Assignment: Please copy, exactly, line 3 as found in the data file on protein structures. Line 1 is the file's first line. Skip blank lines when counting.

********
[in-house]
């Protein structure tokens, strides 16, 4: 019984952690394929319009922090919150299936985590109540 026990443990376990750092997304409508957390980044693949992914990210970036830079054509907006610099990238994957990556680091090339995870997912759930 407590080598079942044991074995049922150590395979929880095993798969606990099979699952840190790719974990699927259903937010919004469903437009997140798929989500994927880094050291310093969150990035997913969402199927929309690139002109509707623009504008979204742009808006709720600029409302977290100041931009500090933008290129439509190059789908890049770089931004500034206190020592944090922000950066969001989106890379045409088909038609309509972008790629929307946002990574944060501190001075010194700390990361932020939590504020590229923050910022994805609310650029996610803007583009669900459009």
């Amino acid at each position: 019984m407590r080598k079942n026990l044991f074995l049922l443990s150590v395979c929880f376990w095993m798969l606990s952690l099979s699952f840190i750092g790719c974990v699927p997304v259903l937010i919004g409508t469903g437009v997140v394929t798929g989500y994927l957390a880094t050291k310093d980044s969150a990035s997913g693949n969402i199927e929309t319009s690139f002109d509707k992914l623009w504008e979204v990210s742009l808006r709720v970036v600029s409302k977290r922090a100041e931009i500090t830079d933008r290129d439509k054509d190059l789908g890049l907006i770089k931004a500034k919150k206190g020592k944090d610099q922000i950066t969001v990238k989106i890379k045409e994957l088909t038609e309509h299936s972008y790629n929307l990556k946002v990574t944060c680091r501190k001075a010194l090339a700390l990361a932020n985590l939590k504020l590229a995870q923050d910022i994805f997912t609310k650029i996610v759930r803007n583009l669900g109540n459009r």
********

């Amino acid at each position: 019984m407590r080598k079942n026990l044991f074995l049922l443990s150590v395979c929880f376990w095993m798969l606990s952690l099979s699952f840190i750092g790719c974990v699927p997304v259903l937010i919004g409508t469903g437009v997140v394929t798929g989500y994927l957390a880094t050291k310093d980044s969150a990035s997913g693949n969402i199927e929309t319009s690139f002109d509707k992914l623009w504008e979204v990210s742009l808006r709720v970036v600029s409302k977290r922090a100041e931009i500090t830079d933008r290129d439509k054509d190059l789908g890049l907006i770089k931004a500034k919150k206190g020592k944090d610099q922000i950066t969001v990238k989106i890379k045409e994957l088909t038609e309509h299936s972008y790629n929307l990556k946002v990574t944060c680091r501190k001075a010194l090339a700390l990361a932020n985590l939590k504020l590229a995870q923050d910022i994805f997912t609310k650029i996610v759930r803007n583009l669900g109540n459009r």